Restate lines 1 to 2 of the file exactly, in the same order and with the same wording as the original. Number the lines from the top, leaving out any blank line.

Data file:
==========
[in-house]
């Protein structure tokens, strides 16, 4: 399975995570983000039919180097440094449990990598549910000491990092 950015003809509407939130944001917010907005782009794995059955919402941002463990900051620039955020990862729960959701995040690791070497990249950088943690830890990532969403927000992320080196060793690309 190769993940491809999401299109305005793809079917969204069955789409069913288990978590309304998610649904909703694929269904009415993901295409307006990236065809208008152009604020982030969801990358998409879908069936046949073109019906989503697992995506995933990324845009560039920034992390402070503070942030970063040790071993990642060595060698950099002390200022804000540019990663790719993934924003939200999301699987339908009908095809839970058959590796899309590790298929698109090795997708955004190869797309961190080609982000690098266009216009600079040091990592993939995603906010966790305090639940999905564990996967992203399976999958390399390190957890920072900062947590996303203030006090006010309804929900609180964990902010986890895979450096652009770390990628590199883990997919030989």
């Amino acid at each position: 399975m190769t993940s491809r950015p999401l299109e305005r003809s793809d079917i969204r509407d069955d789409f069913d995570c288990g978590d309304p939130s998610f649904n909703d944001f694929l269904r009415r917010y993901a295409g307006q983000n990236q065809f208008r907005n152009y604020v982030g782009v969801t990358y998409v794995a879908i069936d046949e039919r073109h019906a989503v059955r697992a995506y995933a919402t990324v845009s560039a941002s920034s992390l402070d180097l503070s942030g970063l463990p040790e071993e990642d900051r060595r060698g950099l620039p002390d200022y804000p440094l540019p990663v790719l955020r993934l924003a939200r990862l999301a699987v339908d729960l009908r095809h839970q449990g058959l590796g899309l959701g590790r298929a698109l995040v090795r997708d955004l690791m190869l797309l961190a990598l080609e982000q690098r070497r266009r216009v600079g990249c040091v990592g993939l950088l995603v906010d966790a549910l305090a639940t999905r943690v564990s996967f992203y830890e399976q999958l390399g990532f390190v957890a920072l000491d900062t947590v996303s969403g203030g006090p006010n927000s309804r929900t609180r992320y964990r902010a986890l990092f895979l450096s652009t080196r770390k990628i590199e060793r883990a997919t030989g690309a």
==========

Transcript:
[in-house]
């Protein structure tokens, strides 16, 4: 399975995570983000039919180097440094449990990598549910000491990092 950015003809509407939130944001917010907005782009794995059955919402941002463990900051620039955020990862729960959701995040690791070497990249950088943690830890990532969403927000992320080196060793690309 190769993940491809999401299109305005793809079917969204069955789409069913288990978590309304998610649904909703694929269904009415993901295409307006990236065809208008152009604020982030969801990358998409879908069936046949073109019906989503697992995506995933990324845009560039920034992390402070503070942030970063040790071993990642060595060698950099002390200022804000540019990663790719993934924003939200999301699987339908009908095809839970058959590796899309590790298929698109090795997708955004190869797309961190080609982000690098266009216009600079040091990592993939995603906010966790305090639940999905564990996967992203399976999958390399390190957890920072900062947590996303203030006090006010309804929900609180964990902010986890895979450096652009770390990628590199883990997919030989």